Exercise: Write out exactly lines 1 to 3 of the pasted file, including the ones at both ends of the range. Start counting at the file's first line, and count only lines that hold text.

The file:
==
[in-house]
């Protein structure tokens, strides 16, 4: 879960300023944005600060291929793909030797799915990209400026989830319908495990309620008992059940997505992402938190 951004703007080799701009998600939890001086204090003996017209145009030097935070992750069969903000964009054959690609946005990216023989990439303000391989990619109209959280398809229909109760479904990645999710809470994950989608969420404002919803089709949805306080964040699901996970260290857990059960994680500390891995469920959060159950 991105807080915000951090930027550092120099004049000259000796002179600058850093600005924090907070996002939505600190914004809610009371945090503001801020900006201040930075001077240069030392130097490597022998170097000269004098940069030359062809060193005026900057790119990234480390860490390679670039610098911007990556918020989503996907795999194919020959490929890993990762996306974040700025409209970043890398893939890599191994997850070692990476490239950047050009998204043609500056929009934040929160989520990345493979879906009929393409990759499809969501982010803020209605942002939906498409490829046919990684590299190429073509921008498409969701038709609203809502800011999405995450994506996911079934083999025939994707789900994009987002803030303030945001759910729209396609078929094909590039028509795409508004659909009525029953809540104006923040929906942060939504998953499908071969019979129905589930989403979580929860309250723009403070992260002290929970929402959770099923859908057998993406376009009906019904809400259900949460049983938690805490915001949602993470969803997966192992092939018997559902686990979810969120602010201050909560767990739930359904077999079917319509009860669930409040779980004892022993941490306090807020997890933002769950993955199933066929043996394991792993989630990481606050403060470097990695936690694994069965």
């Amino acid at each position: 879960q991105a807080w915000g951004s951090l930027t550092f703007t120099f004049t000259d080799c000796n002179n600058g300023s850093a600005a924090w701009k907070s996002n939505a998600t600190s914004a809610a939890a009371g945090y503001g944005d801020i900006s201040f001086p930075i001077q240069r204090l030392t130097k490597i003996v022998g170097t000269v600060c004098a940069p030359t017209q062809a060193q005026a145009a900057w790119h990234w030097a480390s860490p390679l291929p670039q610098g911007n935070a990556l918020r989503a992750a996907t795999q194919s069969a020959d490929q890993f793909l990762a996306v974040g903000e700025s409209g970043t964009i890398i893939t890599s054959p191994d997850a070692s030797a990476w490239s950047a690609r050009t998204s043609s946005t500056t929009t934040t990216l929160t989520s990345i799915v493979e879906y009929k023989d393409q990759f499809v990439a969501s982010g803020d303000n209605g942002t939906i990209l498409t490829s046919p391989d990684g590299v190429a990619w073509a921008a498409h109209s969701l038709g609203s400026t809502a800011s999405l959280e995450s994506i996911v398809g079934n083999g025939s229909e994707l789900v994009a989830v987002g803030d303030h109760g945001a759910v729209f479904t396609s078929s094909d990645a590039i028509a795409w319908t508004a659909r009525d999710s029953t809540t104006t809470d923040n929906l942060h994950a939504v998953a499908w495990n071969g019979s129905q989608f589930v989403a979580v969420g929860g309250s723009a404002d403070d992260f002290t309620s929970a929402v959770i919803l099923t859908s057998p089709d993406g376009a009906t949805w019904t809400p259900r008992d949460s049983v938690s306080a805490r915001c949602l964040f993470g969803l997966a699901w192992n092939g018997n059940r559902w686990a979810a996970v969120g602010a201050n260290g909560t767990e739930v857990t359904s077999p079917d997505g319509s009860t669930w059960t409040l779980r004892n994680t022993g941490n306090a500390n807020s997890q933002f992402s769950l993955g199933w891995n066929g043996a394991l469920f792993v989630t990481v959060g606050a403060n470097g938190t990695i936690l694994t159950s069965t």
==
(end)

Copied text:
[in-house]
């Protein structure tokens, strides 16, 4: 879960300023944005600060291929793909030797799915990209400026989830319908495990309620008992059940997505992402938190 951004703007080799701009998600939890001086204090003996017209145009030097935070992750069969903000964009054959690609946005990216023989990439303000391989990619109209959280398809229909109760479904990645999710809470994950989608969420404002919803089709949805306080964040699901996970260290857990059960994680500390891995469920959060159950 991105807080915000951090930027550092120099004049000259000796002179600058850093600005924090907070996002939505600190914004809610009371945090503001801020900006201040930075001077240069030392130097490597022998170097000269004098940069030359062809060193005026900057790119990234480390860490390679670039610098911007990556918020989503996907795999194919020959490929890993990762996306974040700025409209970043890398893939890599191994997850070692990476490239950047050009998204043609500056929009934040929160989520990345493979879906009929393409990759499809969501982010803020209605942002939906498409490829046919990684590299190429073509921008498409969701038709609203809502800011999405995450994506996911079934083999025939994707789900994009987002803030303030945001759910729209396609078929094909590039028509795409508004659909009525029953809540104006923040929906942060939504998953499908071969019979129905589930989403979580929860309250723009403070992260002290929970929402959770099923859908057998993406376009009906019904809400259900949460049983938690805490915001949602993470969803997966192992092939018997559902686990979810969120602010201050909560767990739930359904077999079917319509009860669930409040779980004892022993941490306090807020997890933002769950993955199933066929043996394991792993989630990481606050403060470097990695936690694994069965």
């Amino acid at each position: 879960q991105a807080w915000g951004s951090l930027t550092f703007t120099f004049t000259d080799c000796n002179n600058g300023s850093a600005a924090w701009k907070s996002n939505a998600t600190s914004a809610a939890a009371g945090y503001g944005d801020i900006s201040f001086p930075i001077q240069r204090l030392t130097k490597i003996v022998g170097t000269v600060c004098a940069p030359t017209q062809a060193q005026a145009a900057w790119h990234w030097a480390s860490p390679l291929p670039q610098g911007n935070a990556l918020r989503a992750a996907t795999q194919s069969a020959d490929q890993f793909l990762a996306v974040g903000e700025s409209g970043t964009i890398i893939t890599s054959p191994d997850a070692s030797a990476w490239s950047a690609r050009t998204s043609s946005t500056t929009t934040t990216l929160t989520s990345i799915v493979e879906y009929k023989d393409q990759f499809v990439a969501s982010g803020d303000n209605g942002t939906i990209l498409t490829s046919p391989d990684g590299v190429a990619w073509a921008a498409h109209s969701l038709g609203s400026t809502a800011s999405l959280e995450s994506i996911v398809g079934n083999g025939s229909e994707l789900v994009a989830v987002g803030d303030h109760g945001a759910v729209f479904t396609s078929s094909d990645a590039i028509a795409w319908t508004a659909r009525d999710s029953t809540t104006t809470d923040n929906l942060h994950a939504v998953a499908w495990n071969g019979s129905q989608f589930v989403a979580v969420g929860g309250s723009a404002d403070d992260f002290t309620s929970a929402v959770i919803l099923t859908s057998p089709d993406g376009a009906t949805w019904t809400p259900r008992d949460s049983v938690s306080a805490r915001c949602l964040f993470g969803l997966a699901w192992n092939g018997n059940r559902w686990a979810a996970v969120g602010a201050n260290g909560t767990e739930v857990t359904s077999p079917d997505g319509s009860t669930w059960t409040l779980r004892n994680t022993g941490n306090a500390n807020s997890q933002f992402s769950l993955g199933w891995n066929g043996a394991l469920f792993v989630t990481v959060g606050a403060n470097g938190t990695i936690l694994t159950s069965t």